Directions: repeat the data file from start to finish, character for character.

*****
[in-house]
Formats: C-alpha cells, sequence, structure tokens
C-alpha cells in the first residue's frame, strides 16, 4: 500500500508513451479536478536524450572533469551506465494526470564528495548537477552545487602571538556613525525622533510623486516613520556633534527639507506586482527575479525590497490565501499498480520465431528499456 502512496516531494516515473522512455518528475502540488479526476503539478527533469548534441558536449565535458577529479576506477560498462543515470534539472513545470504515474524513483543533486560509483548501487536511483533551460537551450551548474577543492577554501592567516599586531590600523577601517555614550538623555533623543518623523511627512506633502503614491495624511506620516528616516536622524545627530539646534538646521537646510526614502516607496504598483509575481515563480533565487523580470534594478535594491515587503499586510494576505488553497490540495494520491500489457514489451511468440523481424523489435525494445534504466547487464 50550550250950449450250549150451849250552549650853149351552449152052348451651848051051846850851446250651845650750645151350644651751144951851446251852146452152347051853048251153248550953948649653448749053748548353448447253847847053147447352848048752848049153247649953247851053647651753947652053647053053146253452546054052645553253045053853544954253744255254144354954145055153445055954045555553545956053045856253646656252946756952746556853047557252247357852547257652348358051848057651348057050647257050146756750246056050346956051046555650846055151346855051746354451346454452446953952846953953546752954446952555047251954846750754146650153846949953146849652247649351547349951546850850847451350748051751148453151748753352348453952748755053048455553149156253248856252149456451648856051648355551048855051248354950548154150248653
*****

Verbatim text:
[in-house]
Formats: C-alpha cells, sequence, structure tokens
C-alpha cells in the first residue's frame, strides 16, 4: 500500500508513451479536478536524450572533469551506465494526470564528495548537477552545487602571538556613525525622533510623486516613520556633534527639507506586482527575479525590497490565501499498480520465431528499456 502512496516531494516515473522512455518528475502540488479526476503539478527533469548534441558536449565535458577529479576506477560498462543515470534539472513545470504515474524513483543533486560509483548501487536511483533551460537551450551548474577543492577554501592567516599586531590600523577601517555614550538623555533623543518623523511627512506633502503614491495624511506620516528616516536622524545627530539646534538646521537646510526614502516607496504598483509575481515563480533565487523580470534594478535594491515587503499586510494576505488553497490540495494520491500489457514489451511468440523481424523489435525494445534504466547487464 50550550250950449450250549150451849250552549650853149351552449152052348451651848051051846850851446250651845650750645151350644651751144951851446251852146452152347051853048251153248550953948649653448749053748548353448447253847847053147447352848048752848049153247649953247851053647651753947652053647053053146253452546054052645553253045053853544954253744255254144354954145055153445055954045555553545956053045856253646656252946756952746556853047557252247357852547257652348358051848057651348057050647257050146756750246056050346956051046555650846055151346855051746354451346454452446953952846953953546752954446952555047251954846750754146650153846949953146849652247649351547349951546850850847451350748051751148453151748753352348453952748755053048455553149156253248856252149456451648856051648355551048855051248354950548154150248653